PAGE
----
The Coder's Handbook   



Know Your Exceptions

You've likely encountered a lot of runtime errors called exceptions over your time writing code in Java or Processing.  Some examples include:

Handling Exceptions

When you encounter an exception, you can do one of two things:

The Mongols are the exception to most things in history.


Catching Exceptions

You'll surround a section of code with a try block then immediately follow it with a catch block.  Essentially, your code will try to execute the code in the try block.  If something goes wrong, it jumps to the catch block instead.

In theory you can do something to try and resolve an error and change your program's behavior.  But at the very least, you can print out an error message or a stack trace.  This makes debugging easier and can stop your program from crashing.

Consider the example below.  Assume some elements, like the array and scanner have already been declared and initialized appropriately.

An Example



     int index = scan.nextInt();          // The user chooses an index

     System.out.println(arr[index]);      // Print out the specified index


catch(Exception e)


     System.out.println("Something went wrong.");   


You can also write a catch statement that only handles a specific type of exception.  Consider an alternate version of the catch block:

catch(ArrayIndexOutOfBoundsException e)


     System.out.println("Invalid input - index out of bounds");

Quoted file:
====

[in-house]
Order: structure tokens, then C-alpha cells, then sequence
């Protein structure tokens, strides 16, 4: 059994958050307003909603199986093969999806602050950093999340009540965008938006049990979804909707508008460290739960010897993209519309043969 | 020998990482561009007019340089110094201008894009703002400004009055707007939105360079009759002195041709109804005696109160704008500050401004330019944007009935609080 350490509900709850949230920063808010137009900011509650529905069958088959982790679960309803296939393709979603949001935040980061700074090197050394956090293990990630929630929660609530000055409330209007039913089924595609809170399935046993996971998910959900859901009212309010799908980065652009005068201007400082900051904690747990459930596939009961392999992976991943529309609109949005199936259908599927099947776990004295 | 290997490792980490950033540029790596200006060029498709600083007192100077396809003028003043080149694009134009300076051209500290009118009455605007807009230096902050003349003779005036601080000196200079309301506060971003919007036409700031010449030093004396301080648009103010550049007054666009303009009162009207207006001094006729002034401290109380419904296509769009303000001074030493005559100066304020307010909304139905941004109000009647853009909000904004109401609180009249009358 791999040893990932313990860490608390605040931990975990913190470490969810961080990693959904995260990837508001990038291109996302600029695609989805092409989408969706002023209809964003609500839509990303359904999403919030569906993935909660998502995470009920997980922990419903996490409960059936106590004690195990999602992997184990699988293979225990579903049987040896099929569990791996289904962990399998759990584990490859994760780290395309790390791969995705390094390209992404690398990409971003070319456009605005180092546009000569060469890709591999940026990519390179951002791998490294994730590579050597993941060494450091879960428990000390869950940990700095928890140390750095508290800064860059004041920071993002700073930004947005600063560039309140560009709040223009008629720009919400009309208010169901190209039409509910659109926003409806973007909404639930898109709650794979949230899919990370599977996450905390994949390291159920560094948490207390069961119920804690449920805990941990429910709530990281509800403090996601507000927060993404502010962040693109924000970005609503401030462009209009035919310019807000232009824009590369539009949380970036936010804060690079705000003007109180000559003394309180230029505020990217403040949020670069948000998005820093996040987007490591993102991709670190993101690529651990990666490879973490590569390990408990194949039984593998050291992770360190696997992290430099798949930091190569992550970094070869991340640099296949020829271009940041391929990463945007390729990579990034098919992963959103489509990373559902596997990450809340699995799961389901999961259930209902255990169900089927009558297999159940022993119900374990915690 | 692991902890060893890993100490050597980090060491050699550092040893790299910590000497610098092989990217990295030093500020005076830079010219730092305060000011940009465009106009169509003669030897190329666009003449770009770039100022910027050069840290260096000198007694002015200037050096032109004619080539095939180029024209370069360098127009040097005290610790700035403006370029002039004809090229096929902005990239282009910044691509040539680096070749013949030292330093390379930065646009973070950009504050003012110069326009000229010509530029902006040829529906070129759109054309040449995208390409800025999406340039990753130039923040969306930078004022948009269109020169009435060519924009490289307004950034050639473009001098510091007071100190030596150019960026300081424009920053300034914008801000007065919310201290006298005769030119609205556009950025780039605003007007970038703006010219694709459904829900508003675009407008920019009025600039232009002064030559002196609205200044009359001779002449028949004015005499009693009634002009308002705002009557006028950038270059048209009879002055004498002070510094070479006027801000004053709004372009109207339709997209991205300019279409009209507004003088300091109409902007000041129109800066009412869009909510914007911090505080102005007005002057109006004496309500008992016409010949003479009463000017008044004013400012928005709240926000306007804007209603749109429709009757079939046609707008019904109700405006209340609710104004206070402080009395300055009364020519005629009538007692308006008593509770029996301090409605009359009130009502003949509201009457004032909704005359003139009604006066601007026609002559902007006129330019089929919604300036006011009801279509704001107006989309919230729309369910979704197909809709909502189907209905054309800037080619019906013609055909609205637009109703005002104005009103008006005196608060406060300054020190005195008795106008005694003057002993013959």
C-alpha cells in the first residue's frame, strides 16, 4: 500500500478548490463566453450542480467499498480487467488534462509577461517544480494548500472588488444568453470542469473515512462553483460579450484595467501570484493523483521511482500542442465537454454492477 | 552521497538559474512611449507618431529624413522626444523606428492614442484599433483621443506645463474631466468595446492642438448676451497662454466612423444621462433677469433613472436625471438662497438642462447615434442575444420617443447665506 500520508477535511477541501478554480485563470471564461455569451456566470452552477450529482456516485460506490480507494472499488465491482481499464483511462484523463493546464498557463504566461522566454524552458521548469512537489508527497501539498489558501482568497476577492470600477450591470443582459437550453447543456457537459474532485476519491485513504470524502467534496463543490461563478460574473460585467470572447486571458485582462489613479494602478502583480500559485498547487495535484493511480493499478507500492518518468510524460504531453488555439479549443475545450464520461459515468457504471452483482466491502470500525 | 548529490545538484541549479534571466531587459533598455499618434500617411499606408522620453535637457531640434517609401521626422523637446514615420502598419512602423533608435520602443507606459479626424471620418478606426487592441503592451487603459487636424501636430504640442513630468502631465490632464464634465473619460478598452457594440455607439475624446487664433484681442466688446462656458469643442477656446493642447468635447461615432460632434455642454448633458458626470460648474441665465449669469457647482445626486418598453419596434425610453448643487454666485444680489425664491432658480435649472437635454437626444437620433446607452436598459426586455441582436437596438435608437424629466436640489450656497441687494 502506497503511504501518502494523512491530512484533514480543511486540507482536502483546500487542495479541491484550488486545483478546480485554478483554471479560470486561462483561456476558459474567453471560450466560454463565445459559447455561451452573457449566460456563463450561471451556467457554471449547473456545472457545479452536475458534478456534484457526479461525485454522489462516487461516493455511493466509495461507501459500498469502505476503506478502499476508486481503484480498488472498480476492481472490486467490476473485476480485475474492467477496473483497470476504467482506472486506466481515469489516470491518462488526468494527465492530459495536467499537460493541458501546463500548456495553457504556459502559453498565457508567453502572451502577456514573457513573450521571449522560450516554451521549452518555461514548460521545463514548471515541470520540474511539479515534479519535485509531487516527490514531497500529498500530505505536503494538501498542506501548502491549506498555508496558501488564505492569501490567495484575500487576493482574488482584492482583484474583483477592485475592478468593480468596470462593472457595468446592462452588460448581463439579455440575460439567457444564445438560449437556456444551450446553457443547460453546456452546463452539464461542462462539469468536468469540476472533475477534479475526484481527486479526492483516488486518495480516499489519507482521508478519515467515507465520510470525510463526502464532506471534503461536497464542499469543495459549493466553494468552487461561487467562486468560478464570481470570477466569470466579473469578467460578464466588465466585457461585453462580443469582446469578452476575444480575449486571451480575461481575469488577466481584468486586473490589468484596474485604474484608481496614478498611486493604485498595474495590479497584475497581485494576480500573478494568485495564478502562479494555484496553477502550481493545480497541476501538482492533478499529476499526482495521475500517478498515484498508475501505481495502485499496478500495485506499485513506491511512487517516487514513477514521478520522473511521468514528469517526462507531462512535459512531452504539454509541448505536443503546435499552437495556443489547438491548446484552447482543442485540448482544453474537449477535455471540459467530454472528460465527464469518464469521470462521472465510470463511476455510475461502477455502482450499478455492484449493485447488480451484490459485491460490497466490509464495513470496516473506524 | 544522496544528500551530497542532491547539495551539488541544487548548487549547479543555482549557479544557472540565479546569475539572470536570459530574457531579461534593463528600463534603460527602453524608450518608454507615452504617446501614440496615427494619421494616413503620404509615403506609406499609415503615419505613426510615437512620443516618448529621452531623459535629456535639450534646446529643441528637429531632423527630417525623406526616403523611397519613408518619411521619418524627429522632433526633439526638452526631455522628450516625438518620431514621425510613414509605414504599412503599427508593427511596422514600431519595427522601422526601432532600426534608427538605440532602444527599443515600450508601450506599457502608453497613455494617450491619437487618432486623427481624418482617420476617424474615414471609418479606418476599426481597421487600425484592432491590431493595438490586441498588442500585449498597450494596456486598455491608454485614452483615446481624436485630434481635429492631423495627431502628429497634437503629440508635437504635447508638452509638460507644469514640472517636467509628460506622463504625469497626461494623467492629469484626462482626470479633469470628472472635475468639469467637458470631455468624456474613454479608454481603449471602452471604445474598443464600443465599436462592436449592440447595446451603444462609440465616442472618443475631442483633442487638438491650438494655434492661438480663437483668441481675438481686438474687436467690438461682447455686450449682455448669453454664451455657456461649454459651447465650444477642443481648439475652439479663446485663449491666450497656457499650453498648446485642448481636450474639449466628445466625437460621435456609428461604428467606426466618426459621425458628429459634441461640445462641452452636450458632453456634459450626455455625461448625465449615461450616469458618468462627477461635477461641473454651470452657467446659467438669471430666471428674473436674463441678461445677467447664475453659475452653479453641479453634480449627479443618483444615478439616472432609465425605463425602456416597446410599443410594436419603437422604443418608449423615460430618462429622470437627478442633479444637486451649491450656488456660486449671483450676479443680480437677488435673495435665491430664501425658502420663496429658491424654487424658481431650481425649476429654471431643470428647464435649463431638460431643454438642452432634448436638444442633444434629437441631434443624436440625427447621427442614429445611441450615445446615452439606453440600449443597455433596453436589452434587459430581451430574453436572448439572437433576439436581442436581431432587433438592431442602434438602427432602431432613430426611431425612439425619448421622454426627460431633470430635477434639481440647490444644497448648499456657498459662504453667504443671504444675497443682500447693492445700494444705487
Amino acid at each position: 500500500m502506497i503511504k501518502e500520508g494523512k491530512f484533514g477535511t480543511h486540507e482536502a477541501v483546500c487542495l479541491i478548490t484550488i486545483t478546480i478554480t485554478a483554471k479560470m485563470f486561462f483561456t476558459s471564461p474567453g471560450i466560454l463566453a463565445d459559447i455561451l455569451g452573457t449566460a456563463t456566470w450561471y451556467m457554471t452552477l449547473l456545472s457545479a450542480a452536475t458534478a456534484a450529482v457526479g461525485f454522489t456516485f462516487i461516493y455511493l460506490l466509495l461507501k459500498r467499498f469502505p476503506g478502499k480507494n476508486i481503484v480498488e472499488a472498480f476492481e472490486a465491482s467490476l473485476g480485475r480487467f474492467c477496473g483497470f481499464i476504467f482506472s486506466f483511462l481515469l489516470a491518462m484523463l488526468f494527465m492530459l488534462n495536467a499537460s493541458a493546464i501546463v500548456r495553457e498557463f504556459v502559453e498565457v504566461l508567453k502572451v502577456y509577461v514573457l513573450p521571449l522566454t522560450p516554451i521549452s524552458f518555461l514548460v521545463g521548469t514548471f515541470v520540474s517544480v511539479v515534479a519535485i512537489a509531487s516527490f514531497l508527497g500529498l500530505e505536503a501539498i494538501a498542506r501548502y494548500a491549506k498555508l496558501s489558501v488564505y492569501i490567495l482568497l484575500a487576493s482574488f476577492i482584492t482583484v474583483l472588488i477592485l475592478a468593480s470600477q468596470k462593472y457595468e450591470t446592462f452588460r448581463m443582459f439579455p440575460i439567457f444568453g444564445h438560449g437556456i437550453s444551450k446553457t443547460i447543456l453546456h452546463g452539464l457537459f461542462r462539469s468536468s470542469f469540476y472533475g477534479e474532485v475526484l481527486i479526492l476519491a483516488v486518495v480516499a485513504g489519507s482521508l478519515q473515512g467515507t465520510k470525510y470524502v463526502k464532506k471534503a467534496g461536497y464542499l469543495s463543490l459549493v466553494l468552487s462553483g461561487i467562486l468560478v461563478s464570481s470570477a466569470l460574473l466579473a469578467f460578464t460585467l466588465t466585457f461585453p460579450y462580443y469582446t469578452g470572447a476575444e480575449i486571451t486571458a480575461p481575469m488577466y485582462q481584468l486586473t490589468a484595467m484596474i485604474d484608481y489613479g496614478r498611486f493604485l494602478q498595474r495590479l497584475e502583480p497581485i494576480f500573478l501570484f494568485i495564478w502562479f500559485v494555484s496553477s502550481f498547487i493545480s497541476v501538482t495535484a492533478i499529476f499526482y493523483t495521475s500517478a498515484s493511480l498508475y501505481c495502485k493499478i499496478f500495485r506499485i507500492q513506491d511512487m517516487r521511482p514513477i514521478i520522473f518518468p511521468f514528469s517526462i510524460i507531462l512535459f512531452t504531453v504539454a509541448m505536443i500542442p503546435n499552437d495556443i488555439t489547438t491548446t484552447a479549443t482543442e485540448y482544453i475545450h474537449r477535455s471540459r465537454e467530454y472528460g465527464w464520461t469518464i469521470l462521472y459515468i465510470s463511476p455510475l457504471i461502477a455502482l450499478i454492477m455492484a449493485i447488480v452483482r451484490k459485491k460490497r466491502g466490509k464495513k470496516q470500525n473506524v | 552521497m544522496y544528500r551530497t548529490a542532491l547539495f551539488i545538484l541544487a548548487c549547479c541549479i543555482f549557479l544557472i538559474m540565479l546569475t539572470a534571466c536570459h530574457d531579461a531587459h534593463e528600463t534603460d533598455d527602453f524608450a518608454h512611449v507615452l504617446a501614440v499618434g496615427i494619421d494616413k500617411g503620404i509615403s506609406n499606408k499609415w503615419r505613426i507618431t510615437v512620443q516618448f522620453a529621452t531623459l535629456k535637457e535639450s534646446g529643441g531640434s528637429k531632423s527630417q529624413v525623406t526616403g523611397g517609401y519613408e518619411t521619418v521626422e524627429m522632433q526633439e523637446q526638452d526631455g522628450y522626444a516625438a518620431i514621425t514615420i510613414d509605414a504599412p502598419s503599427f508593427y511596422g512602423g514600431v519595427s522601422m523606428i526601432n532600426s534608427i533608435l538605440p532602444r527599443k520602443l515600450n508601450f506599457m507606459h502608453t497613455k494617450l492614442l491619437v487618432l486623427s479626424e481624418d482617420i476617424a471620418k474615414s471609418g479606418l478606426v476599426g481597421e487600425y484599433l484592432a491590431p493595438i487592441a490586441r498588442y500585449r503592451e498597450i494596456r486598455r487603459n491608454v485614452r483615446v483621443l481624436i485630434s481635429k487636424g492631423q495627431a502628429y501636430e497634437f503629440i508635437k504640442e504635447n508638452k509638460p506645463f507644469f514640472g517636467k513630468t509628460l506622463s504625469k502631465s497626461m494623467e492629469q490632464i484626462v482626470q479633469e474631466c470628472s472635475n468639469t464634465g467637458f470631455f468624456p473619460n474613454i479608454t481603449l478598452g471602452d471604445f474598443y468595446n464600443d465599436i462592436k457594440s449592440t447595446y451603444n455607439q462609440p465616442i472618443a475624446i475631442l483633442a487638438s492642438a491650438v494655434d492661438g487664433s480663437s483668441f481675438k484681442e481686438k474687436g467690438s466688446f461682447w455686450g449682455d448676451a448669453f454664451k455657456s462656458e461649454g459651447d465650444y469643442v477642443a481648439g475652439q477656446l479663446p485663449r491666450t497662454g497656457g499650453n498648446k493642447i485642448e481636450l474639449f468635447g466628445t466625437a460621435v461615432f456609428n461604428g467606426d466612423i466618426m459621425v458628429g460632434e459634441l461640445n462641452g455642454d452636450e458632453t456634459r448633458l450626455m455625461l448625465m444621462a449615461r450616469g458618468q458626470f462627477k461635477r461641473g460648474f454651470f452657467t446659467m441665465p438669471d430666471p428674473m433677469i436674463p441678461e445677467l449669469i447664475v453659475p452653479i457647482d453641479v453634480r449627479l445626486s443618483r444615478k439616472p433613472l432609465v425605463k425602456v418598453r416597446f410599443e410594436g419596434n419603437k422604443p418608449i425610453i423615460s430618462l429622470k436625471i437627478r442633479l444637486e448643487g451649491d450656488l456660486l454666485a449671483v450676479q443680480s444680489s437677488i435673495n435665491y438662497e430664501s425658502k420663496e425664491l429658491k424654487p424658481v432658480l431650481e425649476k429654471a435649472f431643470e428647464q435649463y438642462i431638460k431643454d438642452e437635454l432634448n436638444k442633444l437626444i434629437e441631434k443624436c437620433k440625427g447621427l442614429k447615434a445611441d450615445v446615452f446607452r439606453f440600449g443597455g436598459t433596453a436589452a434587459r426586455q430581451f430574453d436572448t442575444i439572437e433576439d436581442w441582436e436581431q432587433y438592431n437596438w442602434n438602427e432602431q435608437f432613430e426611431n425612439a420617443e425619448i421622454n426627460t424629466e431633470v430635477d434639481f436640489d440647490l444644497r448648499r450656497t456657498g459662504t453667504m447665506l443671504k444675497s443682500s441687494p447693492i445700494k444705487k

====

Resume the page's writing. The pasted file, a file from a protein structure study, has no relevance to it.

Throwing Exceptions

Sometimes you don't know how to handle an error at its source, or you're writing dangerous code that could reasonably cause an error.  You then label your code as throwing an exception.  This means that the code that calls you is responsible for catching the error.

What happens if that code throws an error?  It keeps going up the chain.  Eventually, if an error isn't handled, it will crash your program and print a message to the console.

void fileReader(String filename) throws FileNotFoundException


     File dataFile = new File(filename);

     // more code that reads the file 


Note that if you write a method that calls fileReader, it will be required by your compiler to either :


If you just keep throwing exceptions without catching them, your program will eventually crash.


Coding With John - Try, Catch, and Finally

Coding With John - Null Pointer Exceptions